A civilian photographer landed his $350 drone on the flight deck of HMS Queen Elizabeth, the United Kingdom’s brand-new aircraft carrier, without anyone noticing. Even more alarming, when the incident was reported, the government authorities didn’t seem particularly concerned by the breach of security. The incident comes after drones have been used to monitor military bases, conduct acts of sabotage, and even kill.
The drone operator, who only goes by the working name Black Isle Images, flew the DJI Phantom drone (The Register says it was a Parrot Bebop) over Queen Elizabeth as she was docked at Invergordon, Scotland. The photographer claims had had no intention of actually landing on the carrier, but a sudden gust of wind triggered the drone’s high wind sensors, which immediately set the tiny unmanned aircraft down on the carrier’s flight deck as a precaution. The photographer snapped a picture from the flight deck and flew the drone away. Here’s video the drone shot before it was forced to land:
After picking up the drone, the photographer decided to confess and went to speak with police guarding the ship. “I was only able to speak to some armed police, I think from the MoD,” Maritime Executive quoted him as saying. “They said there was no one available on the carrier, as they were at dinner on shore. No one seemed too concerned. The officer I spoke to said he’d pass it up the chain of command.”
The drone operator left his contact information for the authorities, but says that nobody ever got back to him. According to the BBC, a UK Ministry of Defense spokesperson said, “‘We take the security of HMS Queen Elizabeth very seriously. This incident has been reported to Police Scotland, an investigation is under way and we stepped up our security measures in light of it.”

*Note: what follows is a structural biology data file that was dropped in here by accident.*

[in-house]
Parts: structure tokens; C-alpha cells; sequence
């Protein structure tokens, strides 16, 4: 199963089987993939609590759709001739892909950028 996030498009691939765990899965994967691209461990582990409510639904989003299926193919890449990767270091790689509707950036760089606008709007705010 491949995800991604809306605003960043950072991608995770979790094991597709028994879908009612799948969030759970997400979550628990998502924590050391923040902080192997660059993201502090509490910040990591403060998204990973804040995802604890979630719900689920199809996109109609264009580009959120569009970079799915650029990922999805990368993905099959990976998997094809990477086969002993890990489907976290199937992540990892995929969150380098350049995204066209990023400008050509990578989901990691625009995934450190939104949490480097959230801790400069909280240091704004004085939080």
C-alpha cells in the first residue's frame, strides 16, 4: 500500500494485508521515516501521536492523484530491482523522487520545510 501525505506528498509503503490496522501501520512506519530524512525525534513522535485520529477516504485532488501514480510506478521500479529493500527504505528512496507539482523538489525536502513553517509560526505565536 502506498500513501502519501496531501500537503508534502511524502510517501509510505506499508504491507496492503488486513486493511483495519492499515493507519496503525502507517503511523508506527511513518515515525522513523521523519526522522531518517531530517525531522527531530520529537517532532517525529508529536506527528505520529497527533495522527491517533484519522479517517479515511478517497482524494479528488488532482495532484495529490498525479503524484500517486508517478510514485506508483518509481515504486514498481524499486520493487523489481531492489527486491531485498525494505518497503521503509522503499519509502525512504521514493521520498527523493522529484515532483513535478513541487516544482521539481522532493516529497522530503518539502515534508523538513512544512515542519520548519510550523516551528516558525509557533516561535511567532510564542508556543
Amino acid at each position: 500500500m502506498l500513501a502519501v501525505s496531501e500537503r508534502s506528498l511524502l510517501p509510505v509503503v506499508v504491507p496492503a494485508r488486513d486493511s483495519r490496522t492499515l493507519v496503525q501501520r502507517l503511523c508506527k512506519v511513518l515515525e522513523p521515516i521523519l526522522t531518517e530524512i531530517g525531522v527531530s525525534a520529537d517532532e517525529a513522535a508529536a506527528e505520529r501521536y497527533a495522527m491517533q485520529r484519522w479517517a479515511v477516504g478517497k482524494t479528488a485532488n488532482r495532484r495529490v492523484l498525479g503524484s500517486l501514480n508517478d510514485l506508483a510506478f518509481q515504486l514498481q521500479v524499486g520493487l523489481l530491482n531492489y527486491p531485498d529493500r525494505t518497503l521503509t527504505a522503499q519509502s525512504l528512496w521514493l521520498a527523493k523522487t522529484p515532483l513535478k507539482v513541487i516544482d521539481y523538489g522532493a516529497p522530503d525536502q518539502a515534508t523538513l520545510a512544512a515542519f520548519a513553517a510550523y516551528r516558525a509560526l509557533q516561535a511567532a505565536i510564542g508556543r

HMS Queen Elizabeth is the United Kingdom’s newest aircraft carrier, and the largest warship ever built for the Royal Navy. The 70,000-ton, $3.9 billion dollar vessel will embark F-35B Joint Strike Fighters and serve as the Royal Navy’s flagship. A second carrier, HMS Prince of Wales, is currently under construction.
The incident comes as armed forces around the world are gradually responding to the drone threat. Islamic State forces were among the first to weaponize civilian drones, converting them to drop mortar bombs and hand grenades. In March, a drone armed with a Russian hand grenade blew up a Ukranian ammo dump, destroying a billion dollars’ worth of ammunition, killing one person and injuring five. U.S. forces have secured permission to shoot down or take control of drones flying close to U.S. military bases, after a F-22A Raptor had a near miss with a drone.
After a drone carrying bags of methamphetamine landed in San Diego, a man was arrested for allegedly smuggling drugs nearby.
The drugs were worth about $46,000 and weighed over 13 pounds, according to U.S. Customs and Border Protection (CBP).
On Aug. 8, the agent spotted the remote-controlled drone flying over the U.S.-Mexico border around 11:25 p.m. Other agents in the area were immediately placed on the lookout for the drone, said CBP officials.
“Due to the agents’ heightened vigilance, this drone smuggling scheme was stopped before these dangerous narcotics could enter our communities,” said Acting Assistant Chief Patrol Agent Boone Smith, in a statement.
An agent driving an all-terrain vehicle found the suspect at about 11:40 p.m. near the border at Servano Avenue and Valentino Street.
When the agent went up to the man, he caught him carrying a large open bag filled with plastic-wrapped packages of methamphetamine.
The CBP agent arrested the man and searched the surrounding area, about two miles west of the San Ysidro Port of Entry. As he investigated the scene, he discovered a drone hidden in the bushes. The drone was about 2 feet tall.
CBP officials said the man was later identified as a 25-year-old U.S. citizen.
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